“Every diamond from each person is slightly different. It’s always unique,” explains the Ronaldo Willy, the founder of Swiss company Algordanza. Thanks to Willy, family members can now carry more than a memory of a loved one with them – they can carry Grandma herself.In memoriam never looked so dazzling. And with over 900 “remembrance” diamonds created annually, Algordanza considers itself to be a stand-out player in today’s flurry of end of life options. In 2013 alone, we’ve learned that we could become part of a coral reef or a planted tree; a man-made cloud or interred in a skyscraper cemetery.

Algordanza is different. It’s just as innovative, but it’s also a firm guardian of the familiar, upholding the memorial tradition of “the family heirloom.”

“It’s a wonderful and ageless alliance to a beloved person.”
–Algordanza on its cremation diamonds

algordanza lab man-made diamond

The Algordanza lab.
(Credit: Algordanza.com)

natural diamond is formed deep within the Earth’s mantle, surfacing after millions of years through a volcanic eruption. Algordanza recreates a similar phenomenon at a toasty 2000 degrees Fahrenheit to make their memorial diamonds, in which a loved one’s cremation ashes are reduced to carbon and compressed for weeks.

“They are solely generated from the cremation ashes handed over – without any additives and admixtures.”
–Algordanza

Most of the diamonds are ordered by family members for their loved ones, Willy says, but on occasion, people come to them with their own end of life plans in mind.

algordanza diamond

An Algordanza diamond.
(Credit: enewschannels.com)

There’s also an element in Algordanza’s cremated stones that you can’t find in any other natural or man-made diamond: they turn out blue. Due to the fact that humans contain varying amounts of boron, there are endless variations in colour for each person’s stone. The colour brings an appropriate air to the “in memoriam” object by evoking at once serenity, somberness and reflection. That there are unique shades for each diamond only adds to the gem’s role as an extension of the loved one’s individuality – a final, eternal thumbprint.

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How Algordanza Diamonds are Made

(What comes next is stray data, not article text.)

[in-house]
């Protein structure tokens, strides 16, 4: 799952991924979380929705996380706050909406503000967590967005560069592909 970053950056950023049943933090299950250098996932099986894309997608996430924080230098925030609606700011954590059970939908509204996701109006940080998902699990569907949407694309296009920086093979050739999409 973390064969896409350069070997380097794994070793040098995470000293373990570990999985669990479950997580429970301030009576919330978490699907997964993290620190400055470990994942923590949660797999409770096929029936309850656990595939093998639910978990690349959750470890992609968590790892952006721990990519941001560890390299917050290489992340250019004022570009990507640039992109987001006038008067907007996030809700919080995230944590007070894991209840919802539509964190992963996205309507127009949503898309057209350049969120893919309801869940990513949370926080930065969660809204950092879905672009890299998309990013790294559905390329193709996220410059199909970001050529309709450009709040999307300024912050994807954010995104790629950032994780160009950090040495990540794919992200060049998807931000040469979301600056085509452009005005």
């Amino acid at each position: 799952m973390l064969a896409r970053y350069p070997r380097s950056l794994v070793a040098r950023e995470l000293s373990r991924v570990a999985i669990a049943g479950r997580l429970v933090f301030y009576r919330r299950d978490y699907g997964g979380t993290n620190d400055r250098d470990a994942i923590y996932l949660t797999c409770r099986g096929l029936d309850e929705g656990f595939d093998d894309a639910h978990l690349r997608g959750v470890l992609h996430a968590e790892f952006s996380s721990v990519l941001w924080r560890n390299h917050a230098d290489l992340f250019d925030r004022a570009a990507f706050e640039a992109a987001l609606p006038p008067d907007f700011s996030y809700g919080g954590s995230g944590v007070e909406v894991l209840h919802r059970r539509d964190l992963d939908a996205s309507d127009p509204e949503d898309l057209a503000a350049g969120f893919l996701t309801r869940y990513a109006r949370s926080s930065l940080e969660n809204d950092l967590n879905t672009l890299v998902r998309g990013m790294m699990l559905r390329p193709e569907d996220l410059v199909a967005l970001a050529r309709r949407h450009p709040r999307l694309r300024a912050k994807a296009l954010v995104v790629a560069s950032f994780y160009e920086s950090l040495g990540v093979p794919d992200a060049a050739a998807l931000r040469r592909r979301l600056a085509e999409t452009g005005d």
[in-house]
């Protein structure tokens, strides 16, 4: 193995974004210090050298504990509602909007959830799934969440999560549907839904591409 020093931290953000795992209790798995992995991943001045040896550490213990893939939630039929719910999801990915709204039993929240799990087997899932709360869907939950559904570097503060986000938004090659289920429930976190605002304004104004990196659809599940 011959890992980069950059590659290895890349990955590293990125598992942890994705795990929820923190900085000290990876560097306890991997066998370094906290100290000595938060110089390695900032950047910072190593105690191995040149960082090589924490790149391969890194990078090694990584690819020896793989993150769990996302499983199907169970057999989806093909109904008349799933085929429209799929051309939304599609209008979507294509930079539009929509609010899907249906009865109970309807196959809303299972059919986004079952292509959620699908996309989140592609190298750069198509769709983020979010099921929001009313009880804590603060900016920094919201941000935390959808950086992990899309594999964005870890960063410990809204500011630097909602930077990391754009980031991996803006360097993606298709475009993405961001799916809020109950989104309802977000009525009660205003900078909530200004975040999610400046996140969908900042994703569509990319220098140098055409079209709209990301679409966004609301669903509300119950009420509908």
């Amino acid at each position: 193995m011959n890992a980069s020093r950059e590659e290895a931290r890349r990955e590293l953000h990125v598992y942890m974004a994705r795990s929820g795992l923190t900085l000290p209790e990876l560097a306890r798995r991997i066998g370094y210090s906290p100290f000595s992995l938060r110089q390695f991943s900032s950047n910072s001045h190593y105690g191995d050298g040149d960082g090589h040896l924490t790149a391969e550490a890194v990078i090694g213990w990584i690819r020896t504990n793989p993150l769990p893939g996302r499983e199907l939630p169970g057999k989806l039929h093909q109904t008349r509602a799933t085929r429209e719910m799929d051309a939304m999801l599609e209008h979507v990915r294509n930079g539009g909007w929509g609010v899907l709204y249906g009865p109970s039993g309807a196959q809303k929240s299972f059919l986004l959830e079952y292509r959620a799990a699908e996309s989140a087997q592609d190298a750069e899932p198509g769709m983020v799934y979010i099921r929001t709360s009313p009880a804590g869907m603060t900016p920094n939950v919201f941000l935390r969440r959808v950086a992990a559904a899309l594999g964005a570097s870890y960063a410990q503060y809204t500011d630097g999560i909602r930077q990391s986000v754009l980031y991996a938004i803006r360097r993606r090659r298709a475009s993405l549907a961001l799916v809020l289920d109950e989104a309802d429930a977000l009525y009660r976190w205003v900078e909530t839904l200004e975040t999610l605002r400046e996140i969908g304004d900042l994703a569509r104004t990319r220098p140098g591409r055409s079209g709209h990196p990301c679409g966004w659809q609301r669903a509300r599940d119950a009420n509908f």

A great article about Algordanza Memorial Diamonds with insights on how to turn Ashes into diamonds, from Business Insider UK by Kelly Dickerson:

The idea of wearing your deceased loved one around your finger or neck might be a little unsettling, but that’s exactly what a company called Algordanza does: transform human ashes into a diamond.

We first heard about the service through the film “As Above, So Below” at the Imagine Science Film Festival, and were so intrigued we asked Algordanza for more details on how you can transform a human’s cremated remains into a diamond.

How diamonds form naturally

Diamonds are essentially just pressurized carbon atoms. When carbon atoms are exposed to extreme pressure and high temperatures, they stick together in an organized fashion to form crystals. One carbon atom covalently bonds to four others during this process, and the longer the carbon stays under extreme pressure and heat, the more carbon atoms will lock together in this rigid formation, and the bigger the diamond will be.

Since diamonds are made of carbon, and the human body is roughly 18% carbon, it’s possible to transform human ashes into diamonds. Skeletal fragments are the only thing that remains after a human is cremated, and they are ground up and presented to the family in an urn.

It’s possible to separate out the carbon from the other elements in the ashes and those carbon atoms can be used to mimic the natural diamond-making process in the lab. These “memorial” diamonds produced by Algordanza have the exact same physical and chemical properties as regular diamonds, according to the Algordanza website.

The cremation of a typical adult produces about five pounds of ashes, and according to the Algordanza website, at least 1.1 pounds of those ashes are required for the process to work.

The Algordanza process

Creating a diamond from human ashes is actually pretty simple.

Each sample of ashes is first chemically analyzed. Frank Ripka, Algordanza’s CTO, said this is an essential step because every country has its own traditions and laws that determine how a cremation is handled. Before any chemical alterations can be made, the non-carbon elements that get mixed in with human ashes — things like salts — are sorted out, dissolved, and then removed. This kind of cleaning process is necessary because a high-quality diamond can only form if the sample is at least 99% carbon.

But Ripka said the first cleaning is not enough. The ashes are put into a growing cell like the one in the picture below, and a catalyst made of a mixture of elements like iron and cobalt is added, which helps pull out even more contaminants from the ashes.

Tools with Growing cell.JPGThese growing cells help remove impurities from the ashes. Algordanza/courtesy of Frank Ripka

The cleaned ashes are then put in a chamber like the one below. Intense pressure and heat are gradually applied, and the carbon actually turns into graphite. Graphite is just a different physical state of carbon where the atoms are bonded together in flat sheets. Ripka said the pressure eventually reaches about six gigapascals (60,000 times the pressure of the Earth’s atmosphere) and the temperature rises to about 2,700 degrees Fahrenheit.